The Bowler Hat: Practicality and Style Comes to Town

With the arrival of each new year, the Historical Society hosts one of my favorite events: the Historical Fashion Show and Tea Party. It’s just ahead on Saturday, Jan. 14, from 10 a.m. to 2 p.m. at the Baugh House. Past gatherings have featured an array of fashions from mid-1800s prairie chic, to slick bowler-topped card dealer types (think Bat Masterson), to Victorian ladies resplendent in their bustled finery.

The discussion that accompanies these “costumes” often illustrates why certain fashions became popular. For example, the bowler hat always seemed to me to be an odd sort of headwear. Come to find out bowlers didn’t even exist until the mid-1800s when an enterprising Mr. William Bowler, a London hat shop clerk, was commissioned in 1850 to create a tough but stylish head covering. When presented with the resulting creation, the client promptly  placed it on the floor and jumped on it. Proving its resiliency, it popped back to its original shape, and a whole new look for gentlemen evolved.

The bowler, which is also known as a billycock, bob hat, bombín or derby (in the United States), is a hard felt hat with a low-sitting rounded crown and a curled narrow brim. British horsemen immediately adopted it as a replacement for top hats, which regularly got knocked off when galloping through forested terrain during fox hunts.

Irish working class men embraced the wool hat. Its popularity there coincided with the potato famine of the 1800s when many sought a better life in America. The immigration of Europeans in the 19th century resulted in an explosion of the bowler’s popularity in the U.S. Originally worn primarily by working class men early on, with the turn of the century bowler popularity spread to the middle and upper classes in the UK and along the east coast of the U.S. It naturally spread further with westward expansion.

Historical luminaries, as well as fictional characters of the last 150 years, wore bowlers. Probably the most famous was Winston Churchill. Both Butch Cassidy and the Sundance Kid wore derby hats, here and in their travels; in South America they may have encountered indigenous women wearing bowlers. The fictional character Oddjob, Goldfinger’s manservant in the James Bond movie, wore a razor-edged bowler, which was thrown like a Frisbee and dispatched several characters with malicious ease.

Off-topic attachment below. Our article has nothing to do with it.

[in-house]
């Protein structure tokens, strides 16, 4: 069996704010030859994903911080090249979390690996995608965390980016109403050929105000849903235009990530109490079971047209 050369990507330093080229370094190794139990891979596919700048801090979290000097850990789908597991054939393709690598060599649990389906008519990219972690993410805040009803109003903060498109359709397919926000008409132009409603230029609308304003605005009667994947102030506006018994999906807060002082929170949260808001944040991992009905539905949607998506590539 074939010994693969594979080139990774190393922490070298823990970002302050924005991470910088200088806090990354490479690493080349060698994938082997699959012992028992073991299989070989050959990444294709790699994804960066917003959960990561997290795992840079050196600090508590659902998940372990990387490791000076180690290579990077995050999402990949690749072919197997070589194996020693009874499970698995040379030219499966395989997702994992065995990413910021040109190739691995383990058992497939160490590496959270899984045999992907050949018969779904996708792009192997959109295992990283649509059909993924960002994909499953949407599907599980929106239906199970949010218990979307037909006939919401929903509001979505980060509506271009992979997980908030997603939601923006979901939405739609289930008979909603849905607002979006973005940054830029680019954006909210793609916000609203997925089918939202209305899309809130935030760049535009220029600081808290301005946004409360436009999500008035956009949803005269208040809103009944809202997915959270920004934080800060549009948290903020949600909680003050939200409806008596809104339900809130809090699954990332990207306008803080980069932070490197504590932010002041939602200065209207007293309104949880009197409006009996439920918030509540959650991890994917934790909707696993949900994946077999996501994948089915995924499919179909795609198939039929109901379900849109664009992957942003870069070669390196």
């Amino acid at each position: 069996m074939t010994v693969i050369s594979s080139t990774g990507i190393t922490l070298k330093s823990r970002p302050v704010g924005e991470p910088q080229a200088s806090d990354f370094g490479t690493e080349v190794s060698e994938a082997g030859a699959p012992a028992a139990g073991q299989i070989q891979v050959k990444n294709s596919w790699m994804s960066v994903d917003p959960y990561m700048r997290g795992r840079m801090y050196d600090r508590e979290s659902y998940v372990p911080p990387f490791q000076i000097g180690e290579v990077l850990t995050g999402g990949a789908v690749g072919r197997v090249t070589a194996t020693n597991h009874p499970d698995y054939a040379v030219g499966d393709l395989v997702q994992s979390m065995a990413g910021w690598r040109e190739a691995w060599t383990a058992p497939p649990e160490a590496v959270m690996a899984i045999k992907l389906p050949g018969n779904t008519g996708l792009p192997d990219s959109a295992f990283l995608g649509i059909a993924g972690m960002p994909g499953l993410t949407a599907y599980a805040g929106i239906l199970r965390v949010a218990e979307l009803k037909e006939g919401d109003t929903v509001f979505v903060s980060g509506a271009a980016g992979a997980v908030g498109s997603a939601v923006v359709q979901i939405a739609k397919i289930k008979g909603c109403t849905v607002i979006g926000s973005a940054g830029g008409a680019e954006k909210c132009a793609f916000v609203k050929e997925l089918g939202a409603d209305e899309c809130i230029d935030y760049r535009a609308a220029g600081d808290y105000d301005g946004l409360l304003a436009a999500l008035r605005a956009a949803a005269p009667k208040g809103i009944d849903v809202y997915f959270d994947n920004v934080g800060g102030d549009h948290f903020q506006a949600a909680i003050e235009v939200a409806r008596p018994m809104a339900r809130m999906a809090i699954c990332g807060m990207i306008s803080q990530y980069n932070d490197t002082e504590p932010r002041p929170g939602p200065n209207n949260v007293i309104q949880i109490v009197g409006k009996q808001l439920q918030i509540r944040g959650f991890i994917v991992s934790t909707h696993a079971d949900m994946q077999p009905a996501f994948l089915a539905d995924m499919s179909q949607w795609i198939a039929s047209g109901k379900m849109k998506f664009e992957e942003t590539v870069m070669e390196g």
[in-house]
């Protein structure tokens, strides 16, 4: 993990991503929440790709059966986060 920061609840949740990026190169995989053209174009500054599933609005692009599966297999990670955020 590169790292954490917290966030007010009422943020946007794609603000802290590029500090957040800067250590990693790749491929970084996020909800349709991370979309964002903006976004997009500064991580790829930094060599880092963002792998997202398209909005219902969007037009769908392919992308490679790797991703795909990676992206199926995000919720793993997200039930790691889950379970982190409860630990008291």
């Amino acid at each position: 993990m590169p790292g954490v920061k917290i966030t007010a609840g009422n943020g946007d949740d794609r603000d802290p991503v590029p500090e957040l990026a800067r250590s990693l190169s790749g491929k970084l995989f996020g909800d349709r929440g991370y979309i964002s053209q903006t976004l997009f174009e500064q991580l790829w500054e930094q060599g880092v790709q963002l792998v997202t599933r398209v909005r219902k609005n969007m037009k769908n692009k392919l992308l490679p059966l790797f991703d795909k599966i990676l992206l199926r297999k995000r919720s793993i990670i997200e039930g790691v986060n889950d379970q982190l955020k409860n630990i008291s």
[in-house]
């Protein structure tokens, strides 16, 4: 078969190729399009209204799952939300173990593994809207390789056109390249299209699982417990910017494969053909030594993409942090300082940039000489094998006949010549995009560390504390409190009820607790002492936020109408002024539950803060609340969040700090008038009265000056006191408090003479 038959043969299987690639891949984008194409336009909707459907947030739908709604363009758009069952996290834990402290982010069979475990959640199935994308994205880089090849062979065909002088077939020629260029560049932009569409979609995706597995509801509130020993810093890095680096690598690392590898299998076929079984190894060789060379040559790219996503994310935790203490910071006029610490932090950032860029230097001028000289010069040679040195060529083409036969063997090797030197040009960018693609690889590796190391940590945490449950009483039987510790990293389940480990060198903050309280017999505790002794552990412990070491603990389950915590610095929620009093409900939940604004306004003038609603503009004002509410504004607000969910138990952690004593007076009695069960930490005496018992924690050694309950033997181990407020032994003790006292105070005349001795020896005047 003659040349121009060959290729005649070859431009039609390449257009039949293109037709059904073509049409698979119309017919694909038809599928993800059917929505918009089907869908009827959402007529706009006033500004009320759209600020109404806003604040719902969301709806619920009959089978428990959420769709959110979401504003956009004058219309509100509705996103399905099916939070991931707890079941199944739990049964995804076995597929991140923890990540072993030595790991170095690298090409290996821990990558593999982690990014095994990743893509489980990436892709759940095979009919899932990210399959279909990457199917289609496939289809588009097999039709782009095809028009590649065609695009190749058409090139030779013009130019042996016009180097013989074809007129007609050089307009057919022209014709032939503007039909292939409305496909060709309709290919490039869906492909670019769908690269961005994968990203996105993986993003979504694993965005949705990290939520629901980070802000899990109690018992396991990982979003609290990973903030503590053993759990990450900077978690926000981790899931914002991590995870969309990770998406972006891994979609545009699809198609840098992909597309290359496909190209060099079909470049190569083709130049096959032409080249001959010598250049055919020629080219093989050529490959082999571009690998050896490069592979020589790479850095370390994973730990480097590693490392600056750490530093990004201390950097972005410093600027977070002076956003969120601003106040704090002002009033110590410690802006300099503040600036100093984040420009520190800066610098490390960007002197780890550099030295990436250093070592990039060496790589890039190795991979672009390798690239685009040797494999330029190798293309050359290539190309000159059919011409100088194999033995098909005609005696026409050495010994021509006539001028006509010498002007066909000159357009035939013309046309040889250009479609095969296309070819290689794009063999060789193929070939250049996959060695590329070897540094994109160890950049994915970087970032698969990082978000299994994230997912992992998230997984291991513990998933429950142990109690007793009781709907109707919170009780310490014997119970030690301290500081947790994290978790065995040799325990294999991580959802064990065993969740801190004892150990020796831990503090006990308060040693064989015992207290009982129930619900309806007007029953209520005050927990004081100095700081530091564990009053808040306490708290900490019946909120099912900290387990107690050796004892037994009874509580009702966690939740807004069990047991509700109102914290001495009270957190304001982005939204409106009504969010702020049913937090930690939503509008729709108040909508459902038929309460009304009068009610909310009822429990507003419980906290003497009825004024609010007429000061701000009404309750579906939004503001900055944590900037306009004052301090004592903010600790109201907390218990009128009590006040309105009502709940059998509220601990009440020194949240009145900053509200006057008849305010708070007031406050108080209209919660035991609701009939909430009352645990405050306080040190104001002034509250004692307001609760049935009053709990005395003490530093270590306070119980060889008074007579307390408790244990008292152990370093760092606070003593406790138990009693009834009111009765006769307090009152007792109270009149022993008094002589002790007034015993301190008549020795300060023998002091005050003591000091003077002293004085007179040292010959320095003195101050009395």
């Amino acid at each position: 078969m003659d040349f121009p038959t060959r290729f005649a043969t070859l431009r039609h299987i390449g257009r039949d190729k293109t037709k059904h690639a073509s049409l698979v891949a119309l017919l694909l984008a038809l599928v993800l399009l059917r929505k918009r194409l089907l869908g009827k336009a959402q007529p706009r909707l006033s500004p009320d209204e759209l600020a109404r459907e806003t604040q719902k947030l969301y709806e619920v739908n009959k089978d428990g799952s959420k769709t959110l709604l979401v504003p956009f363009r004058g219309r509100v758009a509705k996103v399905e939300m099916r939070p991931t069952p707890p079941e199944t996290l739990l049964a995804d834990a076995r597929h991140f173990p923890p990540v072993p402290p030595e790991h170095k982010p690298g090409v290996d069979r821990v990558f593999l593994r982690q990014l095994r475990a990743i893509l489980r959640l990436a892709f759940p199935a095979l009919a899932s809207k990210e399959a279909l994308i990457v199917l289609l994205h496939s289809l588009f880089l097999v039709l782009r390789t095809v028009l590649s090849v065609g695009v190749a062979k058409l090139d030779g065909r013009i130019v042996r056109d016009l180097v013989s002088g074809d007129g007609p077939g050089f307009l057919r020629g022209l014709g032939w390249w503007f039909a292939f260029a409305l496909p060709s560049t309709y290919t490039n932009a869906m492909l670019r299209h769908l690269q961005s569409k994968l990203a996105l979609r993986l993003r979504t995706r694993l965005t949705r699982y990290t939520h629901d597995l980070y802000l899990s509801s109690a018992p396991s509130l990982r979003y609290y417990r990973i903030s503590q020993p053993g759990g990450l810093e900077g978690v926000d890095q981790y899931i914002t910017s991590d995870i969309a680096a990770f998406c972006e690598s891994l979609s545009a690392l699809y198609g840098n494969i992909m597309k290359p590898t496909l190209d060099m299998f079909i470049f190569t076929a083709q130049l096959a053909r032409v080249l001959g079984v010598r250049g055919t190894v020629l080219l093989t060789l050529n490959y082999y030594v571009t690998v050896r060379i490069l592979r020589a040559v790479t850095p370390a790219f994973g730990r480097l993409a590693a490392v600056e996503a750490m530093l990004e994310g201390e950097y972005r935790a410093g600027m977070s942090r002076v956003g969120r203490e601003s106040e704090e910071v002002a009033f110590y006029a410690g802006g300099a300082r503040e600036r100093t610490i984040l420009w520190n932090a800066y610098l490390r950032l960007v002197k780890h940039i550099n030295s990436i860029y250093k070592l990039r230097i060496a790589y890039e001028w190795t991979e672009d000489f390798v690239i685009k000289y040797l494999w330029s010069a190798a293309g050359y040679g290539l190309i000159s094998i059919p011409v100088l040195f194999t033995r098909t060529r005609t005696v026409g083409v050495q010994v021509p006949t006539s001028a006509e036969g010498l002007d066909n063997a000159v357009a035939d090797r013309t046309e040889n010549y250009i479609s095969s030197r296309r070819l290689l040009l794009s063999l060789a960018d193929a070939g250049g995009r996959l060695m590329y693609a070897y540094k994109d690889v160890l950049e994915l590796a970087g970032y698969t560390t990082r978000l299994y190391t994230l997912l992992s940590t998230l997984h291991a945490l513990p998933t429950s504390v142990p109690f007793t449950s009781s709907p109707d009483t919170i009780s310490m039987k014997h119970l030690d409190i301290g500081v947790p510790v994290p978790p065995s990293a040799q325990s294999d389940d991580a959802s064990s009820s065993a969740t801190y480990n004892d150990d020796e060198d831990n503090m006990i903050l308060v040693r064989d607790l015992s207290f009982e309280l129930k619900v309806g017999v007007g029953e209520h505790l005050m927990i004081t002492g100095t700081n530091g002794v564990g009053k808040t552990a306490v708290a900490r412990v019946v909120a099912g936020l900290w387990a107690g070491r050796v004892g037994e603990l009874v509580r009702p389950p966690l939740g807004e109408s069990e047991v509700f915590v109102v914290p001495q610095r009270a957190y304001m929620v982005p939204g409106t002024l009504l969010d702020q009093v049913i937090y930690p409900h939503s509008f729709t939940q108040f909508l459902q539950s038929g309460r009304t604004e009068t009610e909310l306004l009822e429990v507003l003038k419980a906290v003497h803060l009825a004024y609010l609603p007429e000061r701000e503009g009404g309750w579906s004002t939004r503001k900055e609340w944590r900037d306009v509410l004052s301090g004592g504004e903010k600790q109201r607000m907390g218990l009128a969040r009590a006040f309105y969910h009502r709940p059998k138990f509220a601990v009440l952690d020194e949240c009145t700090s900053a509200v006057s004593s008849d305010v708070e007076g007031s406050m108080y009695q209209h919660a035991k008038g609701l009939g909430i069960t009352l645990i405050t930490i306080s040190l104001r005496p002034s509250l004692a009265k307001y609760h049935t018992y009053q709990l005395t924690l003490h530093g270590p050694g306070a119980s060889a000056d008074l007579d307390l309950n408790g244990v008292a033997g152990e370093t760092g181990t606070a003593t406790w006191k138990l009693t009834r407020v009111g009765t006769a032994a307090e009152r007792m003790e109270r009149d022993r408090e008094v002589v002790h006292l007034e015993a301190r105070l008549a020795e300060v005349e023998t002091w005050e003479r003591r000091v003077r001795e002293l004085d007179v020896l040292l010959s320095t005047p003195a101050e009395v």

Comedians have favored the bowler through the years. Consider Charlie Chaplin, Lou Abbott of Abbott and Costello, and “Curly” Howard of the Three Stooges who put bowlers to good use. Both Stan Laurel and Oliver Hardy wore bowlers; just to add gravitas, Laurel’s original hat recently sold for 2,000 British pounds! The character “Stymie” was often seen wearing a derby in the Little Rascals.

Musicians, singers and actors also have demonstrated a fondness for the hats. Bing Crosby wore a derby hat in the film “Road to Utopia,” among others, as did the character Wimpy in Popeye cartoons. Another cartoon character, John D. Rockerduck, ate his bowler hat when defeated by Scrooge McDuck. John Bonham, drummer for Led Zeppelin, and Boy George both favored them, as well.

Join us at the Baugh House on the 14th! Now that you’re well-versed in bowlers, you may discover the reason women wore bustles or why men used to wear high heels.

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